Evans Funeral Home first in state to use new technology to offer online video of services

Norwalk's Evans Funeral Home is hoping to use a bit of today's technology to help grieving families through what is a difficult time. "By April 10, we want to have the option available to families of an online live video feed of the funeral service or visitation," said John Evans, who owns the funeral home wife his wife Jennifer and has been in the business about 20 years.
Norwalk Reflector Staff
Jul 24, 2010

Norwalk's Evans Funeral Home is hoping to use a bit of today's technology to help grieving families through what is a difficult time.

"By April 10, we want to have the option available to families of an online live video feed of the funeral service or visitation," said John Evans, who owns the funeral home wife his wife Jennifer and has been in the business about 20 years.

Evans said he has been considering this online option for some time, but really started thinking about it when security cameras were installed last summer.

"With a lot of families, not everyone can make it to the funeral," he said. "The family members will be given a password so they can view the funeral online. There won't be a tape made or a playback later. It's a one-time shot and it's up to them. The funeral will be very private, again with a password, and very tastefully done."

Evans said an exterior camera, which will normally be focused on the waterfall and landscaping at the property, can be used so online viewers can see the funeral procession arrive at the funeral home. This exterior camera can also serve as a "weather cam" or a "just to see what's it's like in Norwalk that day" camera as it will always be running.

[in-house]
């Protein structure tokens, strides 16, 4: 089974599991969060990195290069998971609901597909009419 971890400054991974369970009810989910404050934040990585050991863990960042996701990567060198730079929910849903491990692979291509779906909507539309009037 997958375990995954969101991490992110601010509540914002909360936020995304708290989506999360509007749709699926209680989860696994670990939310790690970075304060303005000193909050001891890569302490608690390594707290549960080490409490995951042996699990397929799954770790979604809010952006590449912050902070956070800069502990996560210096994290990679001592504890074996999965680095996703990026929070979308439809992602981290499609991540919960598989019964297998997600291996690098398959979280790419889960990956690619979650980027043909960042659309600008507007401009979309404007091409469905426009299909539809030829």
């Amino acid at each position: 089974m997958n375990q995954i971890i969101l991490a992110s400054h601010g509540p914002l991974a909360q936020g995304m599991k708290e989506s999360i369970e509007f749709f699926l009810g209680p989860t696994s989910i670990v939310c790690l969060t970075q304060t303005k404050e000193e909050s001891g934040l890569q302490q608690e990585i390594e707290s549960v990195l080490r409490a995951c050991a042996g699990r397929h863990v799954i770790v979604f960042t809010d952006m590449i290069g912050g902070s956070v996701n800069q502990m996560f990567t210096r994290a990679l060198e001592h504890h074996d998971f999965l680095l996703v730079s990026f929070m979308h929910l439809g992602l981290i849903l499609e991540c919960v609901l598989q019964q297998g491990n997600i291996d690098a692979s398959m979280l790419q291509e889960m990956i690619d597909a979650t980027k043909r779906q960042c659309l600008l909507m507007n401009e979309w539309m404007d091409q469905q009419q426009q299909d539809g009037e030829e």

Sound also will be added to the Web site so viewers can not only see, but hear the service.

"This concept is new, but I know it's been offered in Canada, New York and in the Southwest," Evans said. "But as far as I know, we're the first funeral home in Ohio to offer this service."

Evans said he knows the online option might seem different or odd to some people at first. "But we have videotaped the service for families in the past and then given them the tape. In my mind, this is the same option."

This option might be perfect for a family member in a nursing home or relatives who live far away.

Evans said the possibility exists of the online viewing being made public if the family agrees. For example, if a mayor or former mayor or well-known local citizen dies and many people are planning to attend the service the family can allow the online viewing to go public.

"But that would be totally up to the family," Evans said.

Evans said the concept still is being tweaked even as he spoke about it Saturday morning.